Sun faded decals - scrap 'em? - SailNet Community

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  #1  
Old 08-26-2007
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Sun faded decals - scrap 'em?

The 1978 Lockley-Newport 17 I just bought has obviously spent a lot of time outside. The decals that have the model name and maker on them are yellowed. I am thinking of taking them off, especially since someone has offered me the use of his buffer. But it bugs me a little. I could stencil the name back on or just leave it of and let people guess or I could leave them on and work around them (the last idea is my least favorite). It's not like L-N boats have any greater value from the name or anything. What would you do?
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Old 08-26-2007
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Use some Toluene, gloves, paper towels and a soap-soaked single edge razor blade. Carefully remove, clean area thourghly and apply your new ones($60.00 worth?) with a plastic squeegee and a spray mister water bottle. It's actually very easy. I did two of these this year for $90.00. 40" long by 7" tall. But these were So Cal prices...........



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Old 08-26-2007
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If they are vinyl letters you could use a heat gun to soften them up and then just peel back the old stuff, no chemicals needed. Be careful not to use too much heat though, just enough to make the lettering soft and "rubbery".
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Old 08-26-2007
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befroe you remove the decals... take pictures. and measure them.. Most sign shops can reproduce just about anything.
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Old 08-26-2007
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i did three colors both side back and throw ring for 100.00 total in oklahoma
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Old 08-27-2007
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Quote:
Originally Posted by Sapperwhite View Post
If they are vinyl letters you could use a heat gun to soften them up and then just peel back the old stuff, no chemicals needed. Be careful not to use too much heat though, just enough to make the lettering soft and "rubbery".
No, they are one big decal (think clear bumper sticker; like a piece of packing tape with lettering on it). It is the clear part of the decal that has yellowed. There is nothing prestigous about the make and the maker is out of business anyway; I was just curious if people generally worried about that being displayed enough to replace them. I would likely put a name (undecided as yet) on instead.
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Old 08-27-2007
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Regardless of whether or not you decide to replace it, go ahead and take it off. It has to come off anyway, so remove and see if you like. If you feel like it should be replaced, then replace it; there's no need to look at an ugly decal in the meantime though.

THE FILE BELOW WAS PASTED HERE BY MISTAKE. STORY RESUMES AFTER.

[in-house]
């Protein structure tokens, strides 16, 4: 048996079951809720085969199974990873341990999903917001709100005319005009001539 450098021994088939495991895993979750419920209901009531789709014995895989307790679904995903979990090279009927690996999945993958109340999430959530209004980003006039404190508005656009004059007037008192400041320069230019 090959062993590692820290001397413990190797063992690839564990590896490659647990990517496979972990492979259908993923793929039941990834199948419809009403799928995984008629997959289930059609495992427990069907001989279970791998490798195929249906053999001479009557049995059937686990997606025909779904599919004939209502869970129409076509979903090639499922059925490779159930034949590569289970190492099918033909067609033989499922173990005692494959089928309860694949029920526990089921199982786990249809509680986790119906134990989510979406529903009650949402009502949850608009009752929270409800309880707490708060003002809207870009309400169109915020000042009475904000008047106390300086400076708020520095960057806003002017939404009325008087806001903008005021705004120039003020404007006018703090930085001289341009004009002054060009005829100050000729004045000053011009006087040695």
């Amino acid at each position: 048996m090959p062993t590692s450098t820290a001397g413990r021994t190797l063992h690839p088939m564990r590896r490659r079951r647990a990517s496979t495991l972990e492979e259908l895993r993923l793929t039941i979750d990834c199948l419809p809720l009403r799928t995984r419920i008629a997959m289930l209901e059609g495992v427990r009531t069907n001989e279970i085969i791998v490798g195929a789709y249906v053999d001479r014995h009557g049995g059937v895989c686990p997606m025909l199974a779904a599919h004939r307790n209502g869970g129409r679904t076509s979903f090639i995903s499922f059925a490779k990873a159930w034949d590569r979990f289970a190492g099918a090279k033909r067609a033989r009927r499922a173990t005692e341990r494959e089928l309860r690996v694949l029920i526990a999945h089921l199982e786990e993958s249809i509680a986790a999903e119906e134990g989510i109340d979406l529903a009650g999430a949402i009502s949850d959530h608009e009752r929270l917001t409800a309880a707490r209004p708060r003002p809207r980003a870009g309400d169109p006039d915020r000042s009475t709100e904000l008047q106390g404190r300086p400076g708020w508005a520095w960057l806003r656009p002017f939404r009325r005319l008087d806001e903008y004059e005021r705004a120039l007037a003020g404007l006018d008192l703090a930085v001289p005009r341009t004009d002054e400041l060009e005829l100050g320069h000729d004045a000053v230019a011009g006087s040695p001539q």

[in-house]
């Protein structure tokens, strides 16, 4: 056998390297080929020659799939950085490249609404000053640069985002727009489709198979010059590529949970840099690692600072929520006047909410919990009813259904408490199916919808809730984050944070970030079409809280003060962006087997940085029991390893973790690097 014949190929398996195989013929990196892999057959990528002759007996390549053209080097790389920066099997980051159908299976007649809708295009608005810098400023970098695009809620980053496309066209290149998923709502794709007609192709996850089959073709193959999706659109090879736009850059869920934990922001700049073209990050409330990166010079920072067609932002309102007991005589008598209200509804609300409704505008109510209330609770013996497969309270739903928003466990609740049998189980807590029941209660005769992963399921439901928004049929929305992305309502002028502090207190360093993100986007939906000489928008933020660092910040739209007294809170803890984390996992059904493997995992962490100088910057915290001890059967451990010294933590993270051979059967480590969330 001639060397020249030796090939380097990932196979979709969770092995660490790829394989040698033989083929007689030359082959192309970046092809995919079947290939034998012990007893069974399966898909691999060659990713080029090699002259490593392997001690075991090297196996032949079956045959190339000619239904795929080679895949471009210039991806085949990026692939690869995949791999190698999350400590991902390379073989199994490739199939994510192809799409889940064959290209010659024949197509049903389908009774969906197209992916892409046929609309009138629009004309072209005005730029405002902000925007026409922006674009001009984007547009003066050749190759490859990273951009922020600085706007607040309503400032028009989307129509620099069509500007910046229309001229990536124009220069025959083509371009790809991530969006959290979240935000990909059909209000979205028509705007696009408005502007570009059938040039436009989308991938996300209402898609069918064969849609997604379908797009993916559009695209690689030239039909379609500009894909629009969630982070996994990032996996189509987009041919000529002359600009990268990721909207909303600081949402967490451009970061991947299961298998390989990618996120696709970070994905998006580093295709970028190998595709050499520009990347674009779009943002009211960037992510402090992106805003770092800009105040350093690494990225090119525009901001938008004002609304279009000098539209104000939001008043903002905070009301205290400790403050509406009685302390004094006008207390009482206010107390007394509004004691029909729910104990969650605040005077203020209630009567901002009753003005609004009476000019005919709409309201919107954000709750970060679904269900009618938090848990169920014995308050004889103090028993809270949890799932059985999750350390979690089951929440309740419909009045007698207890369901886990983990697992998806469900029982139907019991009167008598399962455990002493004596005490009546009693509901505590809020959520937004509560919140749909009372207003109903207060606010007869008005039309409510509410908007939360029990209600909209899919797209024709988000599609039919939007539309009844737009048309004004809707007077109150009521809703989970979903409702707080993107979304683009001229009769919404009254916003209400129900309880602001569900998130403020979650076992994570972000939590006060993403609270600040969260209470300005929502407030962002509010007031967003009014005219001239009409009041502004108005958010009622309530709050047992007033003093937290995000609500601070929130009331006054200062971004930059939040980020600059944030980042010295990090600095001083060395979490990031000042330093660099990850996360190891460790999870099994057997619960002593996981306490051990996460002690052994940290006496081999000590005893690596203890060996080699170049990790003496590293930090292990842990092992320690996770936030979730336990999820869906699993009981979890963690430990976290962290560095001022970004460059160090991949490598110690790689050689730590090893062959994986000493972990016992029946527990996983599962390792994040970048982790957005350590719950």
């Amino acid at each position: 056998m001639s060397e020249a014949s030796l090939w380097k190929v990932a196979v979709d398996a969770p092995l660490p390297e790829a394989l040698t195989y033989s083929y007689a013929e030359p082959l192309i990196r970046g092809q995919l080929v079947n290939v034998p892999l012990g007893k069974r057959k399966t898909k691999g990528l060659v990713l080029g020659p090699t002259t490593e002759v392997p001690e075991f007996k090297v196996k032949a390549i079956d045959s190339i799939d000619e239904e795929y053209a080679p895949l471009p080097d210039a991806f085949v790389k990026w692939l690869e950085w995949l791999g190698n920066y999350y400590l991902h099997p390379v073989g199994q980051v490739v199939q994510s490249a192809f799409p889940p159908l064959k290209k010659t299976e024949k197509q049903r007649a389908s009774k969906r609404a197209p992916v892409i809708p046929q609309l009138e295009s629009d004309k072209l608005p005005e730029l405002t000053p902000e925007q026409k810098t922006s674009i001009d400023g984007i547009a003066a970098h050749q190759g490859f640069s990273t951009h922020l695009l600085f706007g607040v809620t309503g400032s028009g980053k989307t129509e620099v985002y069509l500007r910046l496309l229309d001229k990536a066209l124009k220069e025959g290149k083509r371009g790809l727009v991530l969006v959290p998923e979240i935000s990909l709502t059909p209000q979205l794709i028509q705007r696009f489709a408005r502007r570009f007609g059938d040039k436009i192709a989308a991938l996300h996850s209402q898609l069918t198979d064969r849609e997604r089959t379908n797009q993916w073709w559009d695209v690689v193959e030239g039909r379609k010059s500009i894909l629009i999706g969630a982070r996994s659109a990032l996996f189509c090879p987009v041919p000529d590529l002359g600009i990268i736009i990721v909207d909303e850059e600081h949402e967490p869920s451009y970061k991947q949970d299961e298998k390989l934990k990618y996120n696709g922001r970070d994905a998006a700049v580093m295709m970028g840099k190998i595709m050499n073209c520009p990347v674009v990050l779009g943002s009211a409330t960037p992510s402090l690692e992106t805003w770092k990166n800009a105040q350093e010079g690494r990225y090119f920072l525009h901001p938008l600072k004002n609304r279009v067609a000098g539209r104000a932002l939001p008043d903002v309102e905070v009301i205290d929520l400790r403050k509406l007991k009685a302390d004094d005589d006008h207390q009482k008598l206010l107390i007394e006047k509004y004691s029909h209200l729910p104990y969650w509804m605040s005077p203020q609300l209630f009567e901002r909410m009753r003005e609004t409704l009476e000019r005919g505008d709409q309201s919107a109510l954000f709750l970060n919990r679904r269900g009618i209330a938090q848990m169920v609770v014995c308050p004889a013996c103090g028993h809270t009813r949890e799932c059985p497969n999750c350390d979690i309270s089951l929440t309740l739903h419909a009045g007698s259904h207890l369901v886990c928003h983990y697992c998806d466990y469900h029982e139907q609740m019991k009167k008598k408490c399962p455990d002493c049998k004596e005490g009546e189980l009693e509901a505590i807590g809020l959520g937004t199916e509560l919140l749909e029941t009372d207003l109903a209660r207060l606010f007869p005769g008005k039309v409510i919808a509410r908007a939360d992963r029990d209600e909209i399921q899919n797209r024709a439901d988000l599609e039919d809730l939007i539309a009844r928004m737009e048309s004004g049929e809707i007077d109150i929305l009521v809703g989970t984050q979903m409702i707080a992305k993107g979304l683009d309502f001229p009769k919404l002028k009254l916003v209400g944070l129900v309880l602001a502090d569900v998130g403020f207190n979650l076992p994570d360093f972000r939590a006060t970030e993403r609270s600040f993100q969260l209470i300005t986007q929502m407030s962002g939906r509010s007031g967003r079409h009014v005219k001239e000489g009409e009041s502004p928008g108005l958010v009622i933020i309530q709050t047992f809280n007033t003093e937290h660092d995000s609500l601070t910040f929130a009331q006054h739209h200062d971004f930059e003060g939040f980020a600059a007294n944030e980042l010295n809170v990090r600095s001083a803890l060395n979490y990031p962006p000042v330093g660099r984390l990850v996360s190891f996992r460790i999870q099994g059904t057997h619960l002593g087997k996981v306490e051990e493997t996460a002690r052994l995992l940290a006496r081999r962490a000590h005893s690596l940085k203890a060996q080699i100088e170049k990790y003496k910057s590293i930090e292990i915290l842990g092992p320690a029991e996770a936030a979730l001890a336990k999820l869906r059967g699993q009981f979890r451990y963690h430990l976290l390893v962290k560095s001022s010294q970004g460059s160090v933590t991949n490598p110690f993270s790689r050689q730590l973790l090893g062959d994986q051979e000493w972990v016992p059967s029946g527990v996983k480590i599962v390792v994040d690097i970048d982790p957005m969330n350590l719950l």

I would probably take it off and leave it off.
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Old 08-27-2007
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No reason to keep ugly.

I'd skip the tolulene and razor blade, though, in favor of a an of adhesive/decal remover from the auto store. Costs the same as tolulene, but is targeted better for this job. And if you don't use a razor--you can't cut the hull, there's just no real need for it. (If you must use it--round off the corners of the blade first, that stops a lot of damage.)

A heat gun often resoftens the plastic so it pulls off in one piece instead of cracking off in little bits, so it can also be useful. You may find the hull is "whiter" behind the decal, from being UV-protected, so don't be surprised if there's a slightly raised shadow--raised because the gelcoat hasn't worn their either.
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Old 08-27-2007
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Easy-Off oven cleaner will often do the job....but be careful if the hull is painted. Also, highly recommend rounding the corners of the razor if you decide to use one, as it will help prevent gouging the gelcoat.
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Old 08-27-2007
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s'dog, EasyOff is lye. It eats all kinds of paints and coatings AND softens fiberglass and gelcoat. Best not used on boats except in the galley, and if you do use it, make sure to do a acid wash (vinegar) afterwards to neutralize the alkali residue of the lye.

Yes, you CAN melt a boat.
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